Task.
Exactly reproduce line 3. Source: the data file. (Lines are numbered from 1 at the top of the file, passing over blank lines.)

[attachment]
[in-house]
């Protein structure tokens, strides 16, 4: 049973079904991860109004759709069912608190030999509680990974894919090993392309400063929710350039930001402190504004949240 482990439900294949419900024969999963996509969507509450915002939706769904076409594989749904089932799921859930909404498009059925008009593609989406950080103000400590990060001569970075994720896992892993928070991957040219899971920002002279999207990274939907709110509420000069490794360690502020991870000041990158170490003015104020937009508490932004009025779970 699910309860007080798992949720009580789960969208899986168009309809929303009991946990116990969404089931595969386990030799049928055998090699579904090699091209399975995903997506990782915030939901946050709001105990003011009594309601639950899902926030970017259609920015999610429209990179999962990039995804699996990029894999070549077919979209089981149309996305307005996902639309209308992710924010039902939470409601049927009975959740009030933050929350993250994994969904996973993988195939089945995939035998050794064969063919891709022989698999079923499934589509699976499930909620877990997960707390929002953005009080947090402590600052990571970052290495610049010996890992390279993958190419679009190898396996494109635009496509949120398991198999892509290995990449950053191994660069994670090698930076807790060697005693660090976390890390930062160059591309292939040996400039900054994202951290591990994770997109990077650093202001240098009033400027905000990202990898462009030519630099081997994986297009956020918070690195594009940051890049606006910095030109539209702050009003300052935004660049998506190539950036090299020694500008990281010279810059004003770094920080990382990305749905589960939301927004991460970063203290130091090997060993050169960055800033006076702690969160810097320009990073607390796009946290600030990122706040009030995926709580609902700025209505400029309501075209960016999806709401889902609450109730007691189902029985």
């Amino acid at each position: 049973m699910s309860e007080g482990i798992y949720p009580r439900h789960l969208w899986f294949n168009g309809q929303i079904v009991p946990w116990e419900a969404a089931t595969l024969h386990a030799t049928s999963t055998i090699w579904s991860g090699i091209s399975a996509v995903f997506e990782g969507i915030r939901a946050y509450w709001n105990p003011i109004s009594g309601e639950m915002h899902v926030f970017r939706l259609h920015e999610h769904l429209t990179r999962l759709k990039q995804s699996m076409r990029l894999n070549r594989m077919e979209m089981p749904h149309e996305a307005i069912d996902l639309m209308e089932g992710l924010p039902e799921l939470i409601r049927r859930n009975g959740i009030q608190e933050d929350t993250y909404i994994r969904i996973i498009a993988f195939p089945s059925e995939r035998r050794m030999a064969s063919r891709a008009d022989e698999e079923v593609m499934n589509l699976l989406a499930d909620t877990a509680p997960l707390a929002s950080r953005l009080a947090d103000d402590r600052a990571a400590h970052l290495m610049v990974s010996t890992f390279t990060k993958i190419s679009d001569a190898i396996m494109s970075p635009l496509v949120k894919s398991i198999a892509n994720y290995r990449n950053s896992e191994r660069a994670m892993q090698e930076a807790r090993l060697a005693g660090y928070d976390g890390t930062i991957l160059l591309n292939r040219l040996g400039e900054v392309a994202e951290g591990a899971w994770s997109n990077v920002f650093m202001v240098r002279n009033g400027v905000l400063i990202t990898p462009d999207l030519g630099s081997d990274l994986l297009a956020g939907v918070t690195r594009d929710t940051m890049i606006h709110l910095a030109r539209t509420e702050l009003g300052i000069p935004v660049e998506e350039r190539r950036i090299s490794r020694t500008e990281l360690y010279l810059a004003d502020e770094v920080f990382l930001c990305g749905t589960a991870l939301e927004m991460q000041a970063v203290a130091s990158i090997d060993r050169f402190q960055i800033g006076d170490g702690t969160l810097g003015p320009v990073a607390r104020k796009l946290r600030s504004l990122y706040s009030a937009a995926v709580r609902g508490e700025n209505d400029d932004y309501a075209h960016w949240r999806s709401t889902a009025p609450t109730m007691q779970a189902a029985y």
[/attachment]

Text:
């Amino acid at each position: 049973m699910s309860e007080g482990i798992y949720p009580r439900h789960l969208w899986f294949n168009g309809q929303i079904v009991p946990w116990e419900a969404a089931t595969l024969h386990a030799t049928s999963t055998i090699w579904s991860g090699i091209s399975a996509v995903f997506e990782g969507i915030r939901a946050y509450w709001n105990p003011i109004s009594g309601e639950m915002h899902v926030f970017r939706l259609h920015e999610h769904l429209t990179r999962l759709k990039q995804s699996m076409r990029l894999n070549r594989m077919e979209m089981p749904h149309e996305a307005i069912d996902l639309m209308e089932g992710l924010p039902e799921l939470i409601r049927r859930n009975g959740i009030q608190e933050d929350t993250y909404i994994r969904i996973i498009a993988f195939p089945s059925e995939r035998r050794m030999a064969s063919r891709a008009d022989e698999e079923v593609m499934n589509l699976l989406a499930d909620t877990a509680p997960l707390a929002s950080r953005l009080a947090d103000d402590r600052a990571a400590h970052l290495m610049v990974s010996t890992f390279t990060k993958i190419s679009d001569a190898i396996m494109s970075p635009l496509v949120k894919s398991i198999a892509n994720y290995r990449n950053s896992e191994r660069a994670m892993q090698e930076a807790r090993l060697a005693g660090y928070d976390g890390t930062i991957l160059l591309n292939r040219l040996g400039e900054v392309a994202e951290g591990a899971w994770s997109n990077v920002f650093m202001v240098r002279n009033g400027v905000l400063i990202t990898p462009d999207l030519g630099s081997d990274l994986l297009a956020g939907v918070t690195r594009d929710t940051m890049i606006h709110l910095a030109r539209t509420e702050l009003g300052i000069p935004v660049e998506e350039r190539r950036i090299s490794r020694t500008e990281l360690y010279l810059a004003d502020e770094v920080f990382l930001c990305g749905t589960a991870l939301e927004m991460q000041a970063v203290a130091s990158i090997d060993r050169f402190q960055i800033g006076d170490g702690t969160l810097g003015p320009v990073a607390r104020k796009l946290r600030s504004l990122y706040s009030a937009a995926v709580r609902g508490e700025n209505d400029d932004y309501a075209h960016w949240r999806s709401t889902a009025p609450t109730m007691q779970a189902a029985y």